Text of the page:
People in our tree

Earliest Birth

OurFamilyHistory tells  the story of the ancestors and descendants of people whose last names are shown on the tabs below.  These are the main research branches of the family tree.  There are, of course, dozens of names in the tree – see this list.  Names in brackets indicate where a woman’s maiden name is not known, so she has been assigned her husband’s name until we discover hers.

The Barrett Family

from Historic Berkshire - in particular the area south west of Oxford, England which, until boundary changes in 1973, was part of Berkshire. The Barretts of the 17th to 19th centuries were the labouring class, mostly working the fields as agricultural labourers. By the 19th Century some had become carpenters and wheelwrights, with several publicans. The 20th and 21st centuries saw a steady improvement in their descendants' fortunes.

Barretts in our Tree

Earliest Birth

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Research started  in the 1960s when Fred Barrett wanted to discover the source of his unusual first name “Ferberd.” This was genealogy the hard way; traipsing around overgrown churchyards hunting for headstones, poring over Parish records, at least until we discovered that some had been destroyed in a fire.

Lately the research of the Barretts has been picked up by Fred’s daughter Sheila Wheatley and his son, me, Paul Barrett. Sheila and I (but mostly Sheila) added the Howell and Fincken branches.

The Clark(e) Family

from Bagshot, Surrey, England

Clark(e)s in our Tree

Earliest Birth

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Research into the Clark(e)s from Surrey and the Hacketts from Nottinghamshire was started independently in the 1990s by Frank Clarke. and has been picked up by his daughter Barbara and me.

No study of the Clarkes of Bagshot can be carried out without referring to the Chapman, Hammond and Hockley families, as their relationships with the Clarkes form a complex web.  And there are plenty of Postins, Postans, Postens, Postings in the mix too.  Use the buttons below to view them.

Chapmans   Hammonds   Hockleys   Postins

The Hackett Family

from Basford, Nottinghamshire, England were a family with artistic leaning and extraordinary names. Cyrus John Hackett and William Henry Hackett were both lithographic artists. The even more extravagantly named Walter Garcia Hackett was not (a lithographic artist.)

Hacketts in our Tree

Earliest Birth

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Research into the Hacketts from Basford, Nottinghmashire, England was started independently in the 1990s by Frank Clarke. and has been picked up by his daughter Barbara and me.

The HowellFamily

from Potterne, Devizes, Wiltshire, England

Howells in our Tree

Earliest Birth

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Research into the Howells from Potterne, Devizes, Wiltshire, England was carried out by Sheila and me (but mostly Sheila), and we also added the Fincken branch.

The Wheatley Family

The fortunes of the Wheatley's follow through from a Cordwainer about 1788 and various labourers, to the 20th Century and Alan's father an Art Director of C & A. Linked to the Wheatley's are the Blampieds including a Kings Police Medal Fireman; the Marrisons, amongst them a private detective; and the Galey's with William Galey who went to America in 1870 and eventually founded a textile company with Charles Lord, called Galey-Lord Inc,. Also in the pot of family genes are the McGarrells, Musto's and Slemmings (who owned a Removal and Depository firm in the East End) and the Sweetings, Hartleys and Quinns.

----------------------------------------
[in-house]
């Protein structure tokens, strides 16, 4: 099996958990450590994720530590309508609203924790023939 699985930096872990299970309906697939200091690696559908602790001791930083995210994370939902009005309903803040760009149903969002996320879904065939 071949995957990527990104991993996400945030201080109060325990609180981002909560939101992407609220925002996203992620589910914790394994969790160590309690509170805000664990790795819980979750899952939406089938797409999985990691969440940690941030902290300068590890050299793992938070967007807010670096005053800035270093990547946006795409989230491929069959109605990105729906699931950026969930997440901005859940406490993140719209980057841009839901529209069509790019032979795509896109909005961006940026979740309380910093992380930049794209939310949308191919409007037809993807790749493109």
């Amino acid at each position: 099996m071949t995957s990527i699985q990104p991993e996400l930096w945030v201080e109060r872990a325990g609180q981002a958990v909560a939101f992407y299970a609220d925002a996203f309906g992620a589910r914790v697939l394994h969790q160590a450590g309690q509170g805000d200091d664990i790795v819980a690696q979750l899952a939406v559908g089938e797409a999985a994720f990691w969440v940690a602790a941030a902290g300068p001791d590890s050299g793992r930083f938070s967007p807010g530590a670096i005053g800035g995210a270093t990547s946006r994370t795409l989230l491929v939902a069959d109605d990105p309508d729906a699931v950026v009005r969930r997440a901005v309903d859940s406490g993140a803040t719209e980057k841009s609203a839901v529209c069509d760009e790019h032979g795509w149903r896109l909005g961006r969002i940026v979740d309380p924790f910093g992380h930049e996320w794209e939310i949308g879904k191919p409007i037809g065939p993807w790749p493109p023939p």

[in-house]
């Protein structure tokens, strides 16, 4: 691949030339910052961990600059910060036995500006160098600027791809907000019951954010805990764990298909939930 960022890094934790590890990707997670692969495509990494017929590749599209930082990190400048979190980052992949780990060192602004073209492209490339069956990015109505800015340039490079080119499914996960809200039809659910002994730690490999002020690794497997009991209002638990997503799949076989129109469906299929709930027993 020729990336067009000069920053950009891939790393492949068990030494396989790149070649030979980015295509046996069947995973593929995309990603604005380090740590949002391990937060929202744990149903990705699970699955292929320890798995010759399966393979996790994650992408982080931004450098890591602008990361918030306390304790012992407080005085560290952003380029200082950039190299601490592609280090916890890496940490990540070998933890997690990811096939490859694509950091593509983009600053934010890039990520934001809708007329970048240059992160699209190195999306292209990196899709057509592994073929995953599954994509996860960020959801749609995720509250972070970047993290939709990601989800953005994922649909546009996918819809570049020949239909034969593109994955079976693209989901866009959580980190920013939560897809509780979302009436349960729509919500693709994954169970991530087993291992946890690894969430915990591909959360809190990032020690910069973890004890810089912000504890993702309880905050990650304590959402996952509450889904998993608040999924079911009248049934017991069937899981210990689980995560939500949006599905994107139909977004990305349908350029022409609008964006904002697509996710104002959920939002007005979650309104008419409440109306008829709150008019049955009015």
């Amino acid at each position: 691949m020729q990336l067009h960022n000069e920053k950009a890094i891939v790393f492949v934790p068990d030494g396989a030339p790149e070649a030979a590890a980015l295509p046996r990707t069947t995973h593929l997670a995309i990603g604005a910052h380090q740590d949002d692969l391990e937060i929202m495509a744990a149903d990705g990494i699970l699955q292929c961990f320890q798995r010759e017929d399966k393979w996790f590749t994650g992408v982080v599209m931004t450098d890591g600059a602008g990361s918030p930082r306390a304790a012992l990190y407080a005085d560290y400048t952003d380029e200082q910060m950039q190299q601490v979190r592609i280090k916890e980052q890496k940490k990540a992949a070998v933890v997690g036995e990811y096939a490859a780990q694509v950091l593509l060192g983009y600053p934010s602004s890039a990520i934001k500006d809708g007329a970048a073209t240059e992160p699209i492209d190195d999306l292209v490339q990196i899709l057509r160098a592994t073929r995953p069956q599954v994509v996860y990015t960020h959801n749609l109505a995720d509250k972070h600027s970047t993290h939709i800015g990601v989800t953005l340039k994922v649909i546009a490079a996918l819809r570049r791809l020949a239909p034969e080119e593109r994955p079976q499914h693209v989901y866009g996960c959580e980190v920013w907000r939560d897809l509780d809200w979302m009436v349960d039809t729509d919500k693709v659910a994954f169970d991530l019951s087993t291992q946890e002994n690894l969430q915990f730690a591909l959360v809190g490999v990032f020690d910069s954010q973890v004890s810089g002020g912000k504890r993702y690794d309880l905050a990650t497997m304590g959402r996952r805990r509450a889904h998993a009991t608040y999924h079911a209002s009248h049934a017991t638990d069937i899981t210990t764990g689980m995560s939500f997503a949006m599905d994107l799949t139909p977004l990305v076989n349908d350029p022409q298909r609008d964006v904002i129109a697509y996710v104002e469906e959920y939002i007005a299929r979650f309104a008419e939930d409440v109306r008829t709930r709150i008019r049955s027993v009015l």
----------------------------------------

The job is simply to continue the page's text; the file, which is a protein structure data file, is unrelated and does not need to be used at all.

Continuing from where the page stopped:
Wheatleys in our Tree

Earliest Birth

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There is a slight complication in the Wheatley branch of our tree because we have an outlier – a Phoebe Wheatley who is part of the Barrett branch.  She is not connected to the Wheatley branch,  Or, is she?

A brief history of Galey & Lord

The tabs that follow are for One-Name Studies.

The Ferberds

This separate tree contains all the Ferberds (including the variant spellings of the name) that we have been able to discover, whether they are related to our Ferberds or not.

We have been trying to find the origin of the name Ferberd for years.  We know how it came in to our family, but we are still trying to trace its source.  This is why we have chosen to create a tree that is dedicated to all Ferberds, regardless of whether they are related to us or each other, or whether it’s Ferberd as a first or last name.

The Guild of One-Name Studies focuses entirely on last names and, from an initial contact on their Facebook page, they suggest that most unusual forenames are usually derived from last names.  Recent research of the Berkshire Family History Society’s CD Archives has in fact revealed many last name uses as the timeline shows.

The Heartland of “Our” Ferberds

Places Heat Map for ALL Ferberds

Timeline for the Ferberd Name
Open Timeline Page

A timeline to show when the variant forms of the name appeared and disappeared.  For more detail see this post.

People in our Ferberd Tree

Earliest Birth

Articles on the Ferberd Name

 

 

 

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